“Investing” or “Ordaining” Cantors: What Does it Really Mean?

Posted on: May 6th, 2012 by Hayim Herring No Comments

A few days ago, the JTA carried an article about Hebrew Union College’s decision to change the title of cantors from “invested” to “ordained.” Based on some interviews that it conducted with rabbis and cantors, HUC explained that one of the reasons for the change was to reflect the reality that cantors and rabbis studied for the same length of time and that cantors had multi-faceted roles and were not just “singers.”

Having just spent some time learning with a group of Conservative cantors, the article peaked my interest because of what it didn’t say. What I heard from the group of cantors I was with was a desire to re-conceptualize their roles so that congregations would understand the true value that they added. Their concern seemed to stem as much from a need to appropriately acknowledge a lengthy course of study as it did from anxiety over a profession that is contracting.

I wonder what this change by HUC from “invested” to “ordained” cantors – a changed being considered by the Jewish Theological Seminary as well – really signifies. While I did not focus on the role of the cantor in my recent book, Tomorrow’s Synagogue Today, I’d like to pose a few questions and share a few observations here:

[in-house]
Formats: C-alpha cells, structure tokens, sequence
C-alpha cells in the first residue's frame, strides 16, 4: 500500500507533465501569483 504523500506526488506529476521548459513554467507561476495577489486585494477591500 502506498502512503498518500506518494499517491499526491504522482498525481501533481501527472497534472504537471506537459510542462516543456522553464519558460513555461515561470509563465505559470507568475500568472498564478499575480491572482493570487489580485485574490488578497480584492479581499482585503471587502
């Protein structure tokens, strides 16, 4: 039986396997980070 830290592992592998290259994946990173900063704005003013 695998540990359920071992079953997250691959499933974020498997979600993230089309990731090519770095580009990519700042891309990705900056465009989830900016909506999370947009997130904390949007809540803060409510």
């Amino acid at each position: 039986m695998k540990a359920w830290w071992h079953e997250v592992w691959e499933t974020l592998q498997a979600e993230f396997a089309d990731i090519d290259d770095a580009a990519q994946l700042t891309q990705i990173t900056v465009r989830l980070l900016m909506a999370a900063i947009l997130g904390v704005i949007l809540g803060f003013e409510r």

Does this change suggest that:

  • Despite assurances to the contrary, the friction that sometimes arises between rabbis and cantors may increase, as the lines of authority between cantors and rabbis become fuzzier?
  • If cantors are perceived as full clergy members, will congregations decide on whether to have a cantor or a rabbi based on cost?
  • Today, when people can bypass cantors to become skilled and educated in Jewish music and liturgy, will the title change make a significant difference in the status and perceived importance of cantors?

Clearly, Jewish liturgical and popular music are an indispensable part of Jewish civilization. Jewish music will continue to have a significant role in prayer – of that I am certain. What is less certain is the kind of individual who will be best suited to develop, promote, present and engage people with Jewish music.  It is worthwhile following how this title change unfolds, because it may foreshadow the likely success of rabbis in the 21st century, who are also experiencing a role redefinition.

Shavua Tov,

Rabbi Hayim Herring

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